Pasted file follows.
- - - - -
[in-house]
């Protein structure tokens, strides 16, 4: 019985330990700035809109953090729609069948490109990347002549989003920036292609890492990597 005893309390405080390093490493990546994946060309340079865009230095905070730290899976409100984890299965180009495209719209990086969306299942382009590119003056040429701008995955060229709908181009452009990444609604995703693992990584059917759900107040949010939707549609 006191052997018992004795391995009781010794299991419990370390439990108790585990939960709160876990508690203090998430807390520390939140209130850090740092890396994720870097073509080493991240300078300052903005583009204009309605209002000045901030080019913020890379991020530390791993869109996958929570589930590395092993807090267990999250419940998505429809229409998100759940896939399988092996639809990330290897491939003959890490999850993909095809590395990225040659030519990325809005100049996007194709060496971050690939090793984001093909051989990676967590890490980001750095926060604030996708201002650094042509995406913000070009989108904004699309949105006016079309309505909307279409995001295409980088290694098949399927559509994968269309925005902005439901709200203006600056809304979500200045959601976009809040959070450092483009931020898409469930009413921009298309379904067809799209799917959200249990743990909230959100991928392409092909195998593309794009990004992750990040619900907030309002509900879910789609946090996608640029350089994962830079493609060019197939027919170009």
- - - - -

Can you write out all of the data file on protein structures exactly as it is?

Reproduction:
[in-house]
């Protein structure tokens, strides 16, 4: 019985330990700035809109953090729609069948490109990347002549989003920036292609890492990597 005893309390405080390093490493990546994946060309340079865009230095905070730290899976409100984890299965180009495209719209990086969306299942382009590119003056040429701008995955060229709908181009452009990444609604995703693992990584059917759900107040949010939707549609 006191052997018992004795391995009781010794299991419990370390439990108790585990939960709160876990508690203090998430807390520390939140209130850090740092890396994720870097073509080493991240300078300052903005583009204009309605209002000045901030080019913020890379991020530390791993869109996958929570589930590395092993807090267990999250419940998505429809229409998100759940896939399988092996639809990330290897491939003959890490999850993909095809590395990225040659030519990325809005100049996007194709060496971050690939090793984001093909051989990676967590890490980001750095926060604030996708201002650094042509995406913000070009989108904004699309949105006016079309309505909307279409995001295409980088290694098949399927559509994968269309925005902005439901709200203006600056809304979500200045959601976009809040959070450092483009931020898409469930009413921009298309379904067809799209799917959200249990743990909230959100991928392409092909195998593309794009990004992750990040619900907030309002509900879910789609946090996608640029350089994962830079493609060019197939027919170009």